Myopia is a very common cause of visual disability throughout the world. It is usually diagnosed in early school years when children face difficulty in reading from the blackboard. Since near vision is normal in myopia, and prior to schooling most work done by the child involves large objects at a close distance, mild to moderate myopia goes undiagnosed till about 5-6 years of age. School myopia commences around 5-15 years of age and tends to stabilize in the late teens. Of late, there have been reports of more and more number of children requiring glasses and this has led to speculation that myopia is on the rise. In fact parents and teachers of most schools the national capital region and around India have spotted a higher number of children sporting glasses

The prevalence of myopia varies by the country, age and race. The prevalence of myopia has been reported to be as high as 70-90% in some Asian populations with Taiwan reporting a myopic prevalence of 84% among 16-18 - year old high school students. In India, the early surveys conducted the 1970's showed a prevalence of 4.79% among the school children in Chandigarh. It was higher in urban population @6.9% in comparison to rural population @2.77%. In an urban population in New Delhi, 7.4% of school children were found to have myopia in 2001-2. In a more recent survey among New Delhi school children in the 5-15 years age group, prevalence of myopia has been noted to be 13.1% suggestive of a significant increase over the last 15 years. Similar increase in prevalence has been reported from various studies all across the country. So it seems definite that we are facing an epidemic of refractive errors and spectacle use among children in India is going to be common sight just as it in Singapore and Taiwan.

So, what is causing this increase in myopia? The risk of developing myopia is influenced by genetic predisposition along with environmental factors. Traditionally, it is well known that children of parents wearing glasses are more likely to wear glasses than those whose parents don’t have a refractive error. While this is true to an extent, it is not the only aspect and more often than not children with no family history of refractive errors are having to use glasses. An interesting concept in genetics is the phenomenon of anticipation whereby what happens in one generation at a certain age happens earlier in the next generation and even earlier in the next. This may hold true for myopia as well since children of myopic parents seem to get glasses at an earlierage as compared to the parents.   Certain known risk factors include premature and low birth-weight, poor nutrition, tall height and oriental origin (Hong Kong, Taiwan, Japan, and Singapore). Interestingly myopia is more often among persons who are more educated, have a higher educational level of the parents, higher intelligence and better socio-economic status. Numerous theories have attributed near work to increase in size(length) of the eye causing myopia. These find proof in the fact that certain occupations, such as sewing, and carpet weaving that require a large amount of time spent in close-up work have workers with higher prevalence of myopia. In fact, the increase in number of myopic persons in progressive generations has been attributed to increasing near tasks such as working on computer, video games, and television watching. Probably this may be the reason why myopia is less prevalent in the rural areas as compared to the urban areas. Though, there are no studies from India, based on the data from other Asian countries, overemphasis on academic performance and paucity of structured outdoor activity in the schools may be a factor contributing to the high myopia incidence rates in the very young.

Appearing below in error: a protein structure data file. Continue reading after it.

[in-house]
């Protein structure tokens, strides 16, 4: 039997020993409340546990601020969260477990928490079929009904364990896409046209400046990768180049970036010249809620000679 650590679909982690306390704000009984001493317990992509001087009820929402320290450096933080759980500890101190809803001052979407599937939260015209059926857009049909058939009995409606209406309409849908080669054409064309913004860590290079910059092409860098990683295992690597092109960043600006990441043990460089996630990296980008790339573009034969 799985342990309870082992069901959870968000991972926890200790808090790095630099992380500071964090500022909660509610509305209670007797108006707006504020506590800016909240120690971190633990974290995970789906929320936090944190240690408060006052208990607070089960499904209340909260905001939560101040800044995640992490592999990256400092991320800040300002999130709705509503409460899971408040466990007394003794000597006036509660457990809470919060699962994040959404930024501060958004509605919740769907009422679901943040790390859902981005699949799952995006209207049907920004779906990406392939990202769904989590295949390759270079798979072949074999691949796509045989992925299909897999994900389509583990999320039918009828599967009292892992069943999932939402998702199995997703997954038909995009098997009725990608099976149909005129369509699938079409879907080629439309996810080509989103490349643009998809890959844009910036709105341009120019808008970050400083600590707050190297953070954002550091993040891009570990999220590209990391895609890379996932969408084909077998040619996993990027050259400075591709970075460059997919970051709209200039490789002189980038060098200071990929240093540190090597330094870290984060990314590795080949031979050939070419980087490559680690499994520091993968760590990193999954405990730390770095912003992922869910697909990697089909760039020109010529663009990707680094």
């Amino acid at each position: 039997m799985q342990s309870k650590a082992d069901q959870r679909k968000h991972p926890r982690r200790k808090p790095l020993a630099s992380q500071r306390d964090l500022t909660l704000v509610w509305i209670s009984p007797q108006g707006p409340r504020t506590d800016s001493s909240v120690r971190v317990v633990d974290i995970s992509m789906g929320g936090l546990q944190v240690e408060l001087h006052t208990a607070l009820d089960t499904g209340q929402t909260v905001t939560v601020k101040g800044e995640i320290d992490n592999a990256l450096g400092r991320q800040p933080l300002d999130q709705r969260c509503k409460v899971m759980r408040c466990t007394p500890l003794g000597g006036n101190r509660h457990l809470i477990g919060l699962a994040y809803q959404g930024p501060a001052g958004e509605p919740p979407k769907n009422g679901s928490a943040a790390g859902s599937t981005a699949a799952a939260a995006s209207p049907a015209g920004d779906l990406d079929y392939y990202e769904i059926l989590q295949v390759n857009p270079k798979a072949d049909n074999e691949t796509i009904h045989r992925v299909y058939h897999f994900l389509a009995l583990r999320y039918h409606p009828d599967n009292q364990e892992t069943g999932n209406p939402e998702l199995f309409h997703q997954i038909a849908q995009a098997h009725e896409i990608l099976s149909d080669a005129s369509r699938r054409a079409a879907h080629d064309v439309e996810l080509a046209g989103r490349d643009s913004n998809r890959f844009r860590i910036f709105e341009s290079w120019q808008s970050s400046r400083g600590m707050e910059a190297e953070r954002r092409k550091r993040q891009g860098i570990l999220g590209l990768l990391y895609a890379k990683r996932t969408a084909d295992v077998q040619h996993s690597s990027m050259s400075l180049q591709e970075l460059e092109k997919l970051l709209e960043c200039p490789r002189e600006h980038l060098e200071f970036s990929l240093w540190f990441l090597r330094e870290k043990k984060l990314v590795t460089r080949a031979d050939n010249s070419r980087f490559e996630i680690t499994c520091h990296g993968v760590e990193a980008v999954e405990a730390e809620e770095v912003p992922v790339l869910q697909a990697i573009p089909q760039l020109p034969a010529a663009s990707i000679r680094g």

Is there anything you can do as parents to prevent myopia or reduce its progression? Yes and no. If the cause for myopia is a genetic one then not much can be done to prevent its occurrence. A good diet and increased outdoor far-distance activities may mitigate the disease but definitive evidence for this is lacking. Ophthalmologists and parents have tried using certain eye drops (diluted atropine) to reduce the progression of myopia and limited success has been achieved in some studies. However with respect to Indian eyes, no such evidence exists and it has been noted that discontinuation of this treatment has resulted in the same amount of myopia as would have occurred if these drops were not being used. As of now this is an experimental treatment. The one thing you can do as parents is to bring your child for an eye checkup prior to them joining school and annually after that in order catch myopia early and enable appropriate use of glasses.

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Dr. Digvijay Singh